KHUK KHAK, Thailand - There is this black bob-tail cat that showed up a couple of weeks ago, hungrier than hell, and kept following me around, everywhere, in the yard, in the house, everywhere, until I fed it. Then it left me alone for awhile. Almost stepped on it six, seventeen times.
I suppose I could put it out, but I enjoy the breeze through the open door, and putting the cat out seemed unnecessarily cruel. It's pregnant, Damon says.
The other neighbor, my Turkish neighbor, thinks the Thai cut the cat's tail, but I think it's genetic. You see that kind verywhere. It likes to curl up on the chair, where it is now. I don't pay it much mind, except once when it jumped up on the counter, and I yelled at it, "GET DOWN FROM THERE! HAVE YOU LOST YOUR MIND???"
Then the dogs saw the cat in the house, and they thought maybe they could come in too, like, 'The door's open.' I said something along the same vein to the dogs. None of these animals are mine, mind you. Them or the chickens.
There is a rooster and a hen, and then seven hens, that like to come scratch around in my compost pile and eat the rice I put out for the songbirds that come every day. I think they lay their eggs and roost over at the neighbor's house, between here and the wat, the temple, Komaneeyakhet, or 'Khuk Khak temple', as they say, shaving off one syllable.
The main bitch dog, just a pup herself, but growing into a really good watch dog with a change of voice, commanding the corner, is 'Chuga' (Sugar, in English), or 'Trinkle' ('like, the cereal,' Damon says), both of which she does not respond to, especially when going after the dozens of Myanmar who pass by here every day on foot, bicycle, and motorbike on their way to work at the big hotel on the beach. She even chases after them in their trucks, and two dozen in the back of a big truck. The Thai, she leaves alone.
"She must've been beaten by the Myanmar," said Damon, the British tattooed biker who lives at the other end of this row of shop-houses, none of which contain a shop, incidentally, and subsequently, the owner has morphed them into residential units over the past four years. Chuga guards the whole place.
She guards the whole place, and is teaching the little black pup, 'Batfink', what it means to be a guard dog.
"Because his ears look like a bat," said Damon. And they do.
At first, Chuga didn't want to share the food, even though there was two servings, one big, one little, and you can kind of see how she might think it was all hers, but we told her, 'Look, its gotta eat. You're the one who brought her here. You're the one who wanted a playmate."
They play, but Chuga punishes that little black bitch DAILY. You can hear her yelping and crying around, day or night. That's why when you toss down their food, like, chicken, you've got to toss Chuga's over way over there, and then toss the black dog's food at her feet, which she'll at first run from, then grab it and high-tail it around the wall behind the complex that holds back the jungle.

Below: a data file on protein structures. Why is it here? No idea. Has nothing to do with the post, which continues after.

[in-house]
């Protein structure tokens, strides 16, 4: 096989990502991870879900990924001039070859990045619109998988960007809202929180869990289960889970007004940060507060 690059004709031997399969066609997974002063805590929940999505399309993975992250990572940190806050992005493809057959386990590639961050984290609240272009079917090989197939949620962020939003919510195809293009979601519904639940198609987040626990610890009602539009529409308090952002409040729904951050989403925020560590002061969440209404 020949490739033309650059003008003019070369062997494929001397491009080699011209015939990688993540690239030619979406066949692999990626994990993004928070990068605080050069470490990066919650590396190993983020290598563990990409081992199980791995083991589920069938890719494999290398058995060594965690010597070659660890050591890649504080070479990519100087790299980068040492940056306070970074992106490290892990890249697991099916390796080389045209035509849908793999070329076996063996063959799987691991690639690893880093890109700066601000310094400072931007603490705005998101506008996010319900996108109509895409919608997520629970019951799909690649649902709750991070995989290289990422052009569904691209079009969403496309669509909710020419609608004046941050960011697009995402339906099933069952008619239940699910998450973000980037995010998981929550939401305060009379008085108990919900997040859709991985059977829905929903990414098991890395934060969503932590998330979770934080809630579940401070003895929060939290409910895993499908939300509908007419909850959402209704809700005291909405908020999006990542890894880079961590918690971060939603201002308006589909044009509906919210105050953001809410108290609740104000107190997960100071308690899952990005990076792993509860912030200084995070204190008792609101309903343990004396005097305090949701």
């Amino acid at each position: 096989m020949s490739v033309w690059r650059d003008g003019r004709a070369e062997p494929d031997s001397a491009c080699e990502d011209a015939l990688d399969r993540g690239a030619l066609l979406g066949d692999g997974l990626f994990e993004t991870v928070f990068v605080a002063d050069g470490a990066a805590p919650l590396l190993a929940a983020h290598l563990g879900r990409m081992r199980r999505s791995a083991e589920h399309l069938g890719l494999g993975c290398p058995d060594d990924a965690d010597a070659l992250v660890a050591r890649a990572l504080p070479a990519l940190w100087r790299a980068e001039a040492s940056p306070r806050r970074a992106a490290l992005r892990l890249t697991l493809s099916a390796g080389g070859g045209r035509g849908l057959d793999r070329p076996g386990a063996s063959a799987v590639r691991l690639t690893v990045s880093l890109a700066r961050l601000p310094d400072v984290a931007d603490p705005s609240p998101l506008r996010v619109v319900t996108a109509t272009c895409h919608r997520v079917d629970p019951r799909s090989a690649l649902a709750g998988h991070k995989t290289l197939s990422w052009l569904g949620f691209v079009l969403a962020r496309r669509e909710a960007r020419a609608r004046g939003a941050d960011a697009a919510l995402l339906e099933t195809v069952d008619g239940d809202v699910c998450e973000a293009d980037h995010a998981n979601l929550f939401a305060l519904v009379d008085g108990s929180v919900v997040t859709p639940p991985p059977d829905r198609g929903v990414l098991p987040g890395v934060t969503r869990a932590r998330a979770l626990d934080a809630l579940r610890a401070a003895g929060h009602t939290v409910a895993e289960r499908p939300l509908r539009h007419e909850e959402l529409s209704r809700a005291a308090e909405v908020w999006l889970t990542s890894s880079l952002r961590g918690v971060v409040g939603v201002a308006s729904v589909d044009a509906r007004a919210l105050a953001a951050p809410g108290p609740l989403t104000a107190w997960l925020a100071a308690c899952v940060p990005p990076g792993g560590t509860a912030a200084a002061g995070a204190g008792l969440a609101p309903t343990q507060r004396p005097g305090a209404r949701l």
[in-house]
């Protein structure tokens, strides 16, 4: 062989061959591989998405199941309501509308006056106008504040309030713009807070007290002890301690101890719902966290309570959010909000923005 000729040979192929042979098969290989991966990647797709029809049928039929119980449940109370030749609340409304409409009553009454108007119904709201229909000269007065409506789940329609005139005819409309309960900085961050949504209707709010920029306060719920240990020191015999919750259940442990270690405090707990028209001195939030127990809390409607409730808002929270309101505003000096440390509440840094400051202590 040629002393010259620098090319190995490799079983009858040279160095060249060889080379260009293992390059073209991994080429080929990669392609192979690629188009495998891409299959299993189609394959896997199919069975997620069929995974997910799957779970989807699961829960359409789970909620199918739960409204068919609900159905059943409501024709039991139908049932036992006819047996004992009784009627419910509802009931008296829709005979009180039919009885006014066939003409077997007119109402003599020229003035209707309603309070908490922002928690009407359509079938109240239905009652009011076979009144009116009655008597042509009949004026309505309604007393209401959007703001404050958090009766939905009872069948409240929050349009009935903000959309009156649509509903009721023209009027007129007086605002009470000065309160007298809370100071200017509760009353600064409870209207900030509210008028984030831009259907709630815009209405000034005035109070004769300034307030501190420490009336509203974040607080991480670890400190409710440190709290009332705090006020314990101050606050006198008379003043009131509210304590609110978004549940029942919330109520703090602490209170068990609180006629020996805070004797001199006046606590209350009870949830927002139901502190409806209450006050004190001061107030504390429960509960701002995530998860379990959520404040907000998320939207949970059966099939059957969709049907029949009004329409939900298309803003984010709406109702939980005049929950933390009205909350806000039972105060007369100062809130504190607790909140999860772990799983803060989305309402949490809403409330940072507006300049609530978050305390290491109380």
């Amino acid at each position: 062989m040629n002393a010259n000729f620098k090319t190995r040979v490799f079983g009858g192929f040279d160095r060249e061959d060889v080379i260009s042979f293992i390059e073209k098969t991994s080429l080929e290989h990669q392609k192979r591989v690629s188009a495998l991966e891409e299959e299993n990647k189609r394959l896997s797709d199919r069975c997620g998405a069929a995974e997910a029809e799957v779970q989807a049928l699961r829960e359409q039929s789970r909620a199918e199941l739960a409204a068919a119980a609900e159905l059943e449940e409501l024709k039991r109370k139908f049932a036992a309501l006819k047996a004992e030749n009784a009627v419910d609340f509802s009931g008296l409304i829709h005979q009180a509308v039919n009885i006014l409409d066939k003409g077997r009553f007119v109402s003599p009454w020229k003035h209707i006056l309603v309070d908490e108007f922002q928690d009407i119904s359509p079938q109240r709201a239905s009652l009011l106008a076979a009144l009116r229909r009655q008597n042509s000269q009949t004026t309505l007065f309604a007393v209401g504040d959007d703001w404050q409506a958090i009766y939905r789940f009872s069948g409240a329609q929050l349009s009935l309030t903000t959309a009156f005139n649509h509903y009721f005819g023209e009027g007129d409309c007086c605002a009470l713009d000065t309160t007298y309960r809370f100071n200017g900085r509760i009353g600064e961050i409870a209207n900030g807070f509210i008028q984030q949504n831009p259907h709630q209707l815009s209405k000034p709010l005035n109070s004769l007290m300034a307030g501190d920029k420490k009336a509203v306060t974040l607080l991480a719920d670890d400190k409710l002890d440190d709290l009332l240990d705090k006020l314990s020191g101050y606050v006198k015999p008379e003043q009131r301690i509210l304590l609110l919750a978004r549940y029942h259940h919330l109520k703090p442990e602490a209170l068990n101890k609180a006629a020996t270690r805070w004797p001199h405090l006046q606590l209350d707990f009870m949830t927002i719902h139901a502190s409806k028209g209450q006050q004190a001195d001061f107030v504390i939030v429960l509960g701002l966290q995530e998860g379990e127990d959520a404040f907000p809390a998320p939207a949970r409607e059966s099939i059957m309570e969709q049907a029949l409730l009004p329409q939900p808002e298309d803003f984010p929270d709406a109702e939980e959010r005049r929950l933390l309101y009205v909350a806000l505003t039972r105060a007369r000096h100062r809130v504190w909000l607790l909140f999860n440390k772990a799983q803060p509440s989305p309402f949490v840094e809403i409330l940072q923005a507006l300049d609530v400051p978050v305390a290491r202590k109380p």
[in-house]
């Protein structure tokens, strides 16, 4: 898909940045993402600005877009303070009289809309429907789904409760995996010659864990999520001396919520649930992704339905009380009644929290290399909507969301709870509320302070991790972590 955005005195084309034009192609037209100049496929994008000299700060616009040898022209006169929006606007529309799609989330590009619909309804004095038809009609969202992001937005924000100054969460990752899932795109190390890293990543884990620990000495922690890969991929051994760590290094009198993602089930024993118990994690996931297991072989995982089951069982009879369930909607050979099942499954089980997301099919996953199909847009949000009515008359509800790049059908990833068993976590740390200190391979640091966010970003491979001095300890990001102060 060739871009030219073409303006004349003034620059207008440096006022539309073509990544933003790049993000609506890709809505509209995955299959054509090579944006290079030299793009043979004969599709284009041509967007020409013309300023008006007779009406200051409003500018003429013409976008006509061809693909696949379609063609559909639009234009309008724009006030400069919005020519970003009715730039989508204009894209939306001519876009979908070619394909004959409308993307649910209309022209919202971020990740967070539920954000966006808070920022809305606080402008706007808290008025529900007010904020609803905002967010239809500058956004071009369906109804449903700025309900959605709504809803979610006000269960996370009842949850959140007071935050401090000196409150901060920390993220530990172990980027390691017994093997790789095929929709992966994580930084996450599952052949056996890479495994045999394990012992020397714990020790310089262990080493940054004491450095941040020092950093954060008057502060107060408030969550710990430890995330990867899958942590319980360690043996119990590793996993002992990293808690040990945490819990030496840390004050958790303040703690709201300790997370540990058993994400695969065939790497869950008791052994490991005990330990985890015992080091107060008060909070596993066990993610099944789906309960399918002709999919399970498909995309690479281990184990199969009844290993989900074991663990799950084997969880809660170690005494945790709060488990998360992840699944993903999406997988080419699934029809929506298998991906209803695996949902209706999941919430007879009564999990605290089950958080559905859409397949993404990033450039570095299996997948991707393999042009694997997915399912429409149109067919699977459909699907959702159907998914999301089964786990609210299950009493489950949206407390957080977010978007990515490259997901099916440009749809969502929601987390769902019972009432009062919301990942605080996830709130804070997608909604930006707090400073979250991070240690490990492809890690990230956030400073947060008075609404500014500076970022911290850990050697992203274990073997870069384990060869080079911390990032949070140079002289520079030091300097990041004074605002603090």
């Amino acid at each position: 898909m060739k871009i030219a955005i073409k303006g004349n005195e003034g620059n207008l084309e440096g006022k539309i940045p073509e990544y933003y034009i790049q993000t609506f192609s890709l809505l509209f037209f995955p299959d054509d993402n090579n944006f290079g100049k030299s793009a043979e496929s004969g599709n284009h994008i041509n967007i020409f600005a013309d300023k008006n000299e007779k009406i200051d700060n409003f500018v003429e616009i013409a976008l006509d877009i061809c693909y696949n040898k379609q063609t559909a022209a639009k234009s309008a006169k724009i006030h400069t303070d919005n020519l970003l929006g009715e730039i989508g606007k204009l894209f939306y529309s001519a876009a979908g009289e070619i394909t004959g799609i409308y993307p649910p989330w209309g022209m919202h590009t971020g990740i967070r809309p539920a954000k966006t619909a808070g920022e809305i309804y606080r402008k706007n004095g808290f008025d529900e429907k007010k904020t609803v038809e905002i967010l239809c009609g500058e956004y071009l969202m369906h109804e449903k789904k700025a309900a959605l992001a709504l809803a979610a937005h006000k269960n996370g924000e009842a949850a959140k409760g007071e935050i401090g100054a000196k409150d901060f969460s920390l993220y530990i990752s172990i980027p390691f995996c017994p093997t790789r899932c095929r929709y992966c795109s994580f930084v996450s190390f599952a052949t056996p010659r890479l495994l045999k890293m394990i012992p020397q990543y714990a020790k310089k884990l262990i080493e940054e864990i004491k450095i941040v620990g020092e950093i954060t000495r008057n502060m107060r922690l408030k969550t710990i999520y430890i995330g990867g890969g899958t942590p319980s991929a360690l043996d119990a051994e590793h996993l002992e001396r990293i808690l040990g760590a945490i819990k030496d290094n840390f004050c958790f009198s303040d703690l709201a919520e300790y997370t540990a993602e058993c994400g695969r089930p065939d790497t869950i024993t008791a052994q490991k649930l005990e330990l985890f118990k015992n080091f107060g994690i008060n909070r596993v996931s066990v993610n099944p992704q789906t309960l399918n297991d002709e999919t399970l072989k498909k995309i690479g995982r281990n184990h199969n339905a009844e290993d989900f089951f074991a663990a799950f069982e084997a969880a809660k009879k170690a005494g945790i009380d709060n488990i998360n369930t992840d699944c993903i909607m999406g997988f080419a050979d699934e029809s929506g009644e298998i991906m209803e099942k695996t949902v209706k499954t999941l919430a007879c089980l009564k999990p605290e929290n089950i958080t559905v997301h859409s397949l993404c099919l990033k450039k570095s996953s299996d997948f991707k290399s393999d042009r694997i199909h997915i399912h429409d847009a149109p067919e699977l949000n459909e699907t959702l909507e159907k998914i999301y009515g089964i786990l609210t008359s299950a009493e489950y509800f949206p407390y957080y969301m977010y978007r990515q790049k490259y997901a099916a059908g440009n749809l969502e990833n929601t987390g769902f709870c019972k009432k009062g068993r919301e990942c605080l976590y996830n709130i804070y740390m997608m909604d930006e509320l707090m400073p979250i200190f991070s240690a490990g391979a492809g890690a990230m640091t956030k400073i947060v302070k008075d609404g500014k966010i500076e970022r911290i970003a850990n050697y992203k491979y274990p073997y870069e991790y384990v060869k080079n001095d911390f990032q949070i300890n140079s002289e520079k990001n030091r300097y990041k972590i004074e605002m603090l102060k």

Anyway, they're hanging around down at this end, because Damon is sporadically around and unreliable on the food dish, although he is the one who originally began feeding Chuga when she showed up from the Myanmar camp, ribs showing, determined to find a new home.
So, Chuga is the main bitch dog here on the corner, and everyone, the Thai, the vendors, the tourists, and especially the Myanmar who pass here, know it. There are people she likes, and doesn't bother, and there are people she doesn't like. She's got their number, and they have hers.
So, to keep those songbirds coming, I've got to put out rice, and to keep the cat happy so it won't kill the songbirds, I've got to feed it canned tuna, and a couple of chicken wings about once a week, and I've got to feed the dogs to keep them from killing the chickens who come to eat the rice.
None of these animals are mine, mind you. It's a Catch-22 situation, an either/or scenario, a damned if you do - damned if you don't predicament, a...you see what I'm saying.
"I don't know who invited this cat in here," I said to Damon, nodding at the cat sprawled flat out in the back doorway.
"Cats lay around where they feel comfortable," he replied.
And I was thinking, then said it aloud at the cat, who apparently didn't get the message, not stirring, not flicking the tail, not batting an eyelash, "Don't get TOO comfortable around here."
For the benefit of Damon, I called it a nasty name, just to indicate it wasn't welcome, and to demonstrate my profane side, but Damon knows I'm not a biker, and knew I was only feigning dislike for the cat.
This story is soooo lame. I know it, but I'm going to let it fly for two reasons; one, it's exercise; two, it's for you animal lovers; and three, because it's better (to me) than writing about:
- the economy
- global warming
- mass murder/suicides
- what Nikolas Sarkozy's wife's wearing today
- who got bumped of American Idol